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Continued: Holiday books: Fiction

  • Article by: MARK ATHITAKIS , Special to the Star Tribune
  • Last update: November 30, 2013 - 4:02 PM

“A Tale for the Time Being”

By Ruth Ozeki (Viking, $28.95)

Ozeki’s ingenious debut novel opens with a Japanese teenager’s chirpy diary, which a woman discovers on a beach in the Pacific Northwest. From that unlikely scenario, Ozeki weaves a contemplative novel about memory, the 2011 tsunami, the nature of uncertainty and Zen philosophy. The book rambles — Ozeki muses on quantum mechanics, tide patterns and Japanese school-bullying culture — yet it’s anchored in a deep appreciation for human connection, and Ozeki addresses it in ways that transcend the contrived worlds-in-collision plots of lesser novels.

“Submergence”

By J.M. Ledgard (Coffee House Press, $15.95)

Ledgard’s magnificent second novel runs on two parallel tracks, following a British spy captured by Muslim extremists in Somalia and his girlfriend, a marine biologist preparing for a deep dive into the Greenland Sea. As the title suggests, “Submergence” deals with depths — of political extremes, of emotional need — and as Ledgard whipsaws the reader from luxurious hotels to soul-crushing prisons, he reveals the ways that faith and science support and upend our sense of utopia and order.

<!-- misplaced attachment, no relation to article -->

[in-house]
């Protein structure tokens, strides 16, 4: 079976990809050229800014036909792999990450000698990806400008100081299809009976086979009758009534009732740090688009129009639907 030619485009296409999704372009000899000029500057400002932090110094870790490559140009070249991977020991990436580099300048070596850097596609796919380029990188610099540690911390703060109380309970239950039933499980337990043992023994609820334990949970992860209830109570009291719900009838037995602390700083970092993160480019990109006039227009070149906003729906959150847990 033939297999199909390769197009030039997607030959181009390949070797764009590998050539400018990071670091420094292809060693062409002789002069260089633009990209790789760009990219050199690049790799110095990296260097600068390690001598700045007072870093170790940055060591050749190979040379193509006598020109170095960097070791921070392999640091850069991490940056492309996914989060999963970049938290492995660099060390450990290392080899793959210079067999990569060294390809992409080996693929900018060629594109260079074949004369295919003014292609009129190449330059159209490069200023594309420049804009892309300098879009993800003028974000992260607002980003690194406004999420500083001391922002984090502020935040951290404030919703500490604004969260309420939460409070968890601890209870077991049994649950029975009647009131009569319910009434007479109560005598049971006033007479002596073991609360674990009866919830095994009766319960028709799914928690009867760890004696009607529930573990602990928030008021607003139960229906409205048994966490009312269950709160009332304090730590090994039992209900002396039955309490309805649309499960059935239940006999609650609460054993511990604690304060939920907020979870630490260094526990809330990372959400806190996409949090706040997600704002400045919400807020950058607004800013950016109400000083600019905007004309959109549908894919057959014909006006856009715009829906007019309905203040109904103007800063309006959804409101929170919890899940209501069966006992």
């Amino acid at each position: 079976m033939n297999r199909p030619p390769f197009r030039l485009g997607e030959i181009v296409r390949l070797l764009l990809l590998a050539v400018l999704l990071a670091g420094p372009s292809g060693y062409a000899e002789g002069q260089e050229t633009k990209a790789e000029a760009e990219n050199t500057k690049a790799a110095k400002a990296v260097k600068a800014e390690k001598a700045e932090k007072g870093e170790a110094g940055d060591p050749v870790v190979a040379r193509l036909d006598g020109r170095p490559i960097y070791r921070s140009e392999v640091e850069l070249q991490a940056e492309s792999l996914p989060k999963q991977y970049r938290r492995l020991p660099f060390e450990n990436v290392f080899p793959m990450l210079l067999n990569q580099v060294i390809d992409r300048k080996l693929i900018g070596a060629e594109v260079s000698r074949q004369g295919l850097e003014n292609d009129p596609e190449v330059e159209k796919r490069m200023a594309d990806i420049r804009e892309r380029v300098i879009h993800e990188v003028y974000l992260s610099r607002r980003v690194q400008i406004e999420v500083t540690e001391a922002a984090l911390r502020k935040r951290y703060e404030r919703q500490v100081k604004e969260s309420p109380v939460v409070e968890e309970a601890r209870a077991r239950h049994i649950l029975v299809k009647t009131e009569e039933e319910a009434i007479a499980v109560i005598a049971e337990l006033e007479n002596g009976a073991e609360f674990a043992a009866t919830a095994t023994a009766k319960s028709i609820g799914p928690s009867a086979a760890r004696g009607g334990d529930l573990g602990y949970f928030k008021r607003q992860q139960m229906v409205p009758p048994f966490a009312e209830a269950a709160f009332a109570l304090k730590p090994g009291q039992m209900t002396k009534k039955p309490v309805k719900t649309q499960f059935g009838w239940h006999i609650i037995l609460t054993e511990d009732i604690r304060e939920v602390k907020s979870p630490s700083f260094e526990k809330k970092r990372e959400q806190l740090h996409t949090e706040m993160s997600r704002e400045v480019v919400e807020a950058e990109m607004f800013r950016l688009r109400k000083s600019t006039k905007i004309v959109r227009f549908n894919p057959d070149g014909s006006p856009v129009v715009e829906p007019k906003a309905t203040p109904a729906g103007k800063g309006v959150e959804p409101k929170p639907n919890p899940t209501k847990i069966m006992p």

“Dissident Gardens”

By Jonathan Lethem (Doubleday, $27.95)

Lethem needs nostalgia and music for his books the way steam engines need coal, and “Dissident Gardens” is no different: Set mostly in mid-20th-century Queens, the novel is rich with riffs on baseball, leftists and Dylan wannabes. Though the opening chapters take a comic view of a pink-tinged era, its closing chapters are a somber portrait of the price of radicalism and the steeper price of not pushing back against authority.

“The Goldfinch”

By Donna Tartt (Little, Brown, $30)

Tartt’s third novel has received plenty of comparisons to Dickens: It’s big, it turns on an “Oliver Twist”-like orphan, and its cast is thick with reprobates and gentle souls from every rung of the class ladder. But its true pole star may be Dostoevski. Tracing the life of a young man who absconded with a precious Dutch painting after a terrorist attack, Tartt addresses questions of good and evil with both psychological acuity and a page-turning sensibility.

 

Mark Athitakis is a book critic and a member of the National Book Critics Circle.















 

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